Money-Laundering Suspect a Man of Contrasts

Rama Vyasulu, the Miami businessman whose arrest has caused havoc in Venezuelan financial circles, is a major figure in U.S.-Venezuelan trade.



The Miami businessman who threw sand into the gears of Venezuela’s economic engine is a rumpled, reserved 57-year-old fluent in four languages who is said to conduct major financial transactions on a $30 cellphone.

He lists his corporate headquarters as a mailbox at a UPS Store in Doral.

Despite these modest trappings, Rama Vyasulu is a big player in international trade between the United States and Venezuela. And his arrest last month on money-laundering charges is causing Venezuela big problems.

Vyasulu is accused of agreeing to launder $900,000 in drug proceeds, a deal that was staged as part of a government sting operation.

That $900,000 was frozen by the feds, as was another $240 million controlled by Vyasulu but belonging mostly to Venezuelan companies that exchange dollars for bolivars, the Venezuelan currency.

With their $240 million tied up, Venezuelan companies are having a hard time getting their hands on dollars. A lack of dollars puts a crimp in their ability to conduct trade with the United States because they need dollars to buy U.S. imports.

On Friday, a shackled Vyasulu listened to a federal magistrate postpone his case until Monday, when the amount of his bail will be discussed — as well as the conditions for his extradition to Boston, where the alleged money laundering originated.

Vyasulu’s attorney, Sam Rabin, downplayed the government’s allegations. Rabin said his client was approached by DEA undercover agents or informants who spoke ”code” about transferring money from Boston to Miami.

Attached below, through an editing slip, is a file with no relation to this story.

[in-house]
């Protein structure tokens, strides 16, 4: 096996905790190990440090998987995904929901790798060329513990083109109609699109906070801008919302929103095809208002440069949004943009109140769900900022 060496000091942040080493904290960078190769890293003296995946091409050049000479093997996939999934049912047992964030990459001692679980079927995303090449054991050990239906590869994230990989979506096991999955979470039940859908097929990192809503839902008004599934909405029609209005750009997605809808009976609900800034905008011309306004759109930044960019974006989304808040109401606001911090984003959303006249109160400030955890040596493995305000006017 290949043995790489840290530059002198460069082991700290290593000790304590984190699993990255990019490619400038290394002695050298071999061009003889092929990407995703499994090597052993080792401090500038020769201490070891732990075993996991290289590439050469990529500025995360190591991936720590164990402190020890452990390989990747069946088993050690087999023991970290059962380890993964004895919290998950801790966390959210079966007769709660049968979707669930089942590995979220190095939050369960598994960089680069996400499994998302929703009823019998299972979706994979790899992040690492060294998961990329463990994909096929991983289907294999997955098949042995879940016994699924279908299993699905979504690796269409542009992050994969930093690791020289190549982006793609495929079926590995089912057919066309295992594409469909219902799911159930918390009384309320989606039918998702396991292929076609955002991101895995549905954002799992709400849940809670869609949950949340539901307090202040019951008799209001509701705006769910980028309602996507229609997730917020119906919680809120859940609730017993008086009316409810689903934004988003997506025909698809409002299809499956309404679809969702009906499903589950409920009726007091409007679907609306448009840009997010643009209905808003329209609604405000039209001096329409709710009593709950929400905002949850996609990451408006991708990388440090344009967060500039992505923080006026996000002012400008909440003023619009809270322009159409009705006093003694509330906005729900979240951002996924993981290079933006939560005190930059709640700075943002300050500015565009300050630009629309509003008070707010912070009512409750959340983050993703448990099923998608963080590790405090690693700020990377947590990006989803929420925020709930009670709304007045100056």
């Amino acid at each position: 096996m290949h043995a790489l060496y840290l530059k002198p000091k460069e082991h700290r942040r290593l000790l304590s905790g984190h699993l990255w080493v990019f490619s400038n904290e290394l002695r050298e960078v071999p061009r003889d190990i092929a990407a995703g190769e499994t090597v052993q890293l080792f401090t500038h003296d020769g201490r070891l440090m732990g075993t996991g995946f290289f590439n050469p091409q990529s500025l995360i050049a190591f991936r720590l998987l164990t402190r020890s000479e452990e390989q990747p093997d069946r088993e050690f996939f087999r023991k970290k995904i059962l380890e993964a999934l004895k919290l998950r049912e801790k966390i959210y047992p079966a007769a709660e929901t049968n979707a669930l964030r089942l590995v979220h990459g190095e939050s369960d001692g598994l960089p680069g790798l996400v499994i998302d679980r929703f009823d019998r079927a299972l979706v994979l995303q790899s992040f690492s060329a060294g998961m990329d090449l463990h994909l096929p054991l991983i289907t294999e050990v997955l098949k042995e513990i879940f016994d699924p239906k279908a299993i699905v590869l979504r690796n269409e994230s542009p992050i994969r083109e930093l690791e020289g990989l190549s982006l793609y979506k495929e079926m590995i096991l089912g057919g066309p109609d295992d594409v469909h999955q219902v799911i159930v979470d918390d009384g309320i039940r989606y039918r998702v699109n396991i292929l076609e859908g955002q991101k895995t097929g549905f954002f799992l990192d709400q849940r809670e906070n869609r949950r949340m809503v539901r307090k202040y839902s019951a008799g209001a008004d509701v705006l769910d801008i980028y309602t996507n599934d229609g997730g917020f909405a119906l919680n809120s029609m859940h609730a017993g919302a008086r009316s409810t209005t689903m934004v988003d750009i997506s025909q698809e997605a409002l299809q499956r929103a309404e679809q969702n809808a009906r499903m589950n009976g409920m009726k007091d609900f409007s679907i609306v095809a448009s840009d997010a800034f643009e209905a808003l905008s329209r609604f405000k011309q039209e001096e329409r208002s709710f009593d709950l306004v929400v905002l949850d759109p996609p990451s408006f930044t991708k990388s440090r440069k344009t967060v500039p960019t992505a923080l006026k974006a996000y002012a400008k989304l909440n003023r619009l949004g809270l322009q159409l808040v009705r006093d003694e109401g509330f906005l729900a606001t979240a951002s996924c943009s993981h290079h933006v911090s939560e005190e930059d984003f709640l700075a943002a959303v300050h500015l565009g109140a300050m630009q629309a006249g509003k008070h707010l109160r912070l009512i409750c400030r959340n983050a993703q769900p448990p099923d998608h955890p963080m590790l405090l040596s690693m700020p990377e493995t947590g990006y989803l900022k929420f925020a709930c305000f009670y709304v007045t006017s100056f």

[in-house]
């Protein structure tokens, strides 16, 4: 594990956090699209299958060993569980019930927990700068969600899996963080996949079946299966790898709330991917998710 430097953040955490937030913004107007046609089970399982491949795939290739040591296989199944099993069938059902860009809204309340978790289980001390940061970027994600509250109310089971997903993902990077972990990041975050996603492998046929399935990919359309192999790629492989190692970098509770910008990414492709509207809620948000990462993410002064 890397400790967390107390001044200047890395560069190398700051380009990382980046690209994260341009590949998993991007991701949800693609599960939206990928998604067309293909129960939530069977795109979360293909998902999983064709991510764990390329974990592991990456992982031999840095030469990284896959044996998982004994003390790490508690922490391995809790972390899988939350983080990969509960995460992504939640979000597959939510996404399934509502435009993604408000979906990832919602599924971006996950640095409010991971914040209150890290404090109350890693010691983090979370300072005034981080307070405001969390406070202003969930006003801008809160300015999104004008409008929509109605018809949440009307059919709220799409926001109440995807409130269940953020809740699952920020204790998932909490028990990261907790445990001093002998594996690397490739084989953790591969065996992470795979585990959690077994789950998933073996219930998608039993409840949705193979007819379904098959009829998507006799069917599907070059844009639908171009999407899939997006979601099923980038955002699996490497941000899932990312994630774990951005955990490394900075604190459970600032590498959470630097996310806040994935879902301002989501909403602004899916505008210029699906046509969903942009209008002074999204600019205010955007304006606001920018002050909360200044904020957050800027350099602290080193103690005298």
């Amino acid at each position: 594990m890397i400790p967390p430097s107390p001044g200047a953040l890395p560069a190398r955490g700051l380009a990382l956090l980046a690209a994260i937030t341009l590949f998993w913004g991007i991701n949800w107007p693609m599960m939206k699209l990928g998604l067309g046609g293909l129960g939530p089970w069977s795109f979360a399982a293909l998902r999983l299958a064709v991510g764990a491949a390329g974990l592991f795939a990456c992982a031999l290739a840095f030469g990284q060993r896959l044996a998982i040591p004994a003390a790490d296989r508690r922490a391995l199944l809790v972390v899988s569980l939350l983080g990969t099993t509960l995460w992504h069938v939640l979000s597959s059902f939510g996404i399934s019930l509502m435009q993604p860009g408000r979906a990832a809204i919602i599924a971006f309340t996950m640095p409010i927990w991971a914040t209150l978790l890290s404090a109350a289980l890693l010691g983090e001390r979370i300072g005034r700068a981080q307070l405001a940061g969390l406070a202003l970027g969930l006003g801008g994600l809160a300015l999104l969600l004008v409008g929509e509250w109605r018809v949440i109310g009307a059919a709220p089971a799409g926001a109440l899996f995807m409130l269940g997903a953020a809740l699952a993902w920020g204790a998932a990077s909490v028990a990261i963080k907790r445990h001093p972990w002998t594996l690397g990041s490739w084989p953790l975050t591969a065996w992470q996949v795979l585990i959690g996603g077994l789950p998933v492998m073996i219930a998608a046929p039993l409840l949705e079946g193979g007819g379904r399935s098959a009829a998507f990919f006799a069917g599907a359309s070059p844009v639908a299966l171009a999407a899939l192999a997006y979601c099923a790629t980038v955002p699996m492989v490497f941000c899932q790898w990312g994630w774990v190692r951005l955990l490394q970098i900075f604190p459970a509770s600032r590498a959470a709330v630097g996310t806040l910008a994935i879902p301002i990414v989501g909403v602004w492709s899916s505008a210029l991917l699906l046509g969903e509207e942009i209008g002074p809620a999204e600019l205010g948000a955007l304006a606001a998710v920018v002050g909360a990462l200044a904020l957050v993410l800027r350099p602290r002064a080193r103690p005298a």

”He steadfastly denies he was breaking the law,” Rabin said of his client. “My understanding is, they didn’t mention the word cocaine or drugs or controlled substance when they spoke with him. This, to him, was a financial transaction.”

Federal authorities, who could not speak on the record, said the joint prosecution by the U.S. attorney’s office in Boston and the Justice Department goes beyond Vyasulu — although no one else has been charged since his indictment was unsealed last week.

Although the registered headquarters for Rosemont P., one of several firms he founded with the Rosemont name to handle his business, is Suite 407 at 9737 NE 41st St., ”Suite 407” is mailbox 407 in The UPS Store at that address, El Nuevo Herald has verified.

Vyasulu, president of Rosemont P., actually works out of a small real-estate office a few miles from the UPS store, according to his neighbors. He is fluent in Hindi, German, English and Spanish, and has been described by those who know him as a serious and responsible man.

Gerardo Díaz, owner of Impex Associates, a financial consulting firm in Coral Gables, doesn’t have very fond memories of the financier.